The way Alan Hafer is playing quarterback for Woodstock makes it a shame his high school career is over.
On the other hand, Hafer leaves with the satisfaction of going out with a bang. He put up the best numbers of his career – 18 of 26 passing for 344 yards and four touchdowns, with no interceptions – in Friday’s 49-21 win Friday at Johnsburg.
It was the Blue Streaks’ first victory and Hafer’s last game, as he is scheduled to have surgery Tuesday to repair ligament damage in his right thumb. Hafer sustained the injury while playing defense against Grayslake North on Sept. 12.
Hafer opted to have the surgery now so he could return for the start of the wrestling season.
“[The decision] definitely was hard on me,” Hafer said. “I don’t like being on the sideline, I can’t stand just watching. I’ve always loved football and I always will.”
Toward the end of the game, Streaks coach Steve Beard was going to give Hafer a curtain call late in the game, but junior Jace Pohlman, who alternated with Hafer earlier this season, told Hafer to go out and finish the game.
“It was a very nice thing for Jace to do and I very much respect him for that,” Hafer said. “That was such an honor for me to go out there and finish my last game. I can’t ask for anything more than that.”
Hafer was gracious to his teammates and did not want too much personal credit. Still, there is no doubt his play in recent games had sparked the offense.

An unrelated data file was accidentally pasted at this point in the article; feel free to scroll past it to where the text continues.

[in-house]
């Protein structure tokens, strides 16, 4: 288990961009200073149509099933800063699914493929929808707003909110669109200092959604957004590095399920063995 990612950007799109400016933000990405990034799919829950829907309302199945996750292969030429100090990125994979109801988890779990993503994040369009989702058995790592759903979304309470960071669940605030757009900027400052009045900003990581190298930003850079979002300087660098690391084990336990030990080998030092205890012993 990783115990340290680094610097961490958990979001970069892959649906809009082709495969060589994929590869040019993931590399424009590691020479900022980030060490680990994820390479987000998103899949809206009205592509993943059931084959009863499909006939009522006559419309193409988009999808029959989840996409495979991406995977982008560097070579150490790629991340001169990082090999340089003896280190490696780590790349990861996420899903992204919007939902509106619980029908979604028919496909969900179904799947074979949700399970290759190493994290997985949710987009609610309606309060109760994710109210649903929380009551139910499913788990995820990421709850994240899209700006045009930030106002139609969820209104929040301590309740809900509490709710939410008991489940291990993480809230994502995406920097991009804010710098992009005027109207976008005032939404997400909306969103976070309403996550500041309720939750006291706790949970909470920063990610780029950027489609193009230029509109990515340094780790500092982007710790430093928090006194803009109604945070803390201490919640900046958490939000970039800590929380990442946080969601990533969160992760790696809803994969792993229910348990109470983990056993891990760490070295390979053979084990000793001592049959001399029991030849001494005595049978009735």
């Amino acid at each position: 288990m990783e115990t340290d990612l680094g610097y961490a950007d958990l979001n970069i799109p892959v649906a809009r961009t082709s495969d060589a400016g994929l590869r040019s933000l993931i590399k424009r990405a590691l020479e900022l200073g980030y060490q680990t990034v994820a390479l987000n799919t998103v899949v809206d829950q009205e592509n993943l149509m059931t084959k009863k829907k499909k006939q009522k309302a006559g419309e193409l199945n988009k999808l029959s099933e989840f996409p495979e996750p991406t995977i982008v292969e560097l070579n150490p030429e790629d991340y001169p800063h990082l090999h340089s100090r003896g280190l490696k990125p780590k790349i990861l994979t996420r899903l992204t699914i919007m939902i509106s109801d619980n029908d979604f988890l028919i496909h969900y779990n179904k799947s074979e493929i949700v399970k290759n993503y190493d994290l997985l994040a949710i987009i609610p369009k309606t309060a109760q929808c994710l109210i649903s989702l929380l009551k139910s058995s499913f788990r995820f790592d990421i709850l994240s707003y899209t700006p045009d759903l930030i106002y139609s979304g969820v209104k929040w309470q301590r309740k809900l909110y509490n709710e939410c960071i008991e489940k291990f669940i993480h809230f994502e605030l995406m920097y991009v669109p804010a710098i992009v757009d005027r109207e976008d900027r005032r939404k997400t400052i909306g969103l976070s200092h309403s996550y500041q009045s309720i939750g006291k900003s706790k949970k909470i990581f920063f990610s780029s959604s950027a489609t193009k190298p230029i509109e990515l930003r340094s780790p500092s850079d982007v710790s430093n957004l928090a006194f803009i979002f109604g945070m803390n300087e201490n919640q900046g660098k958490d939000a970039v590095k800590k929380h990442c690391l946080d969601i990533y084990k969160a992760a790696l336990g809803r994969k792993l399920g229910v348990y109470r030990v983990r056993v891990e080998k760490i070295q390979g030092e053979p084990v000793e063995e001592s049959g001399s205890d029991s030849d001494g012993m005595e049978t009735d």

“I felt early both players had earned playing time and that was the decision my staff and I did,” Beard said. “Alan did separate himself. He’s been a great leader for us and I felt his decision-making in our pass offense has been great. He’s really improved.”
Hafer’s last pass went to receiver Jordan Sumner for a touchdown. He finishes 74 for 119 passing for 1,129 yards with nine touchdowns. His three interceptions all came in the season opener against Oswego East.
Hafer needed to get the damaged ligaments fixed for wrestling, although he was able to play through the pain for the past three weeks.
“Once in a while it hurt,” Hafer said. “If it gets hit, it starts hurting. The majority of the time it doesn’t hurt too bad. It would be adrenaline, I’d say.”
Hafer has planned for a while to participate in ROTC when he goes to college. Therefore, his football-playing days might be over.
“I’m not quite sure,” Hafer said. “[Football] is still a possibility, but I’m thinking more about ROTC right now. I’ve been set on going to the Army and doing that. It would be hard to balance football and ROTC.”
In which case, Hafer’s last game was about as good as it gets.
“His memories of his last high school football game are going to be very, very good,” Beard said.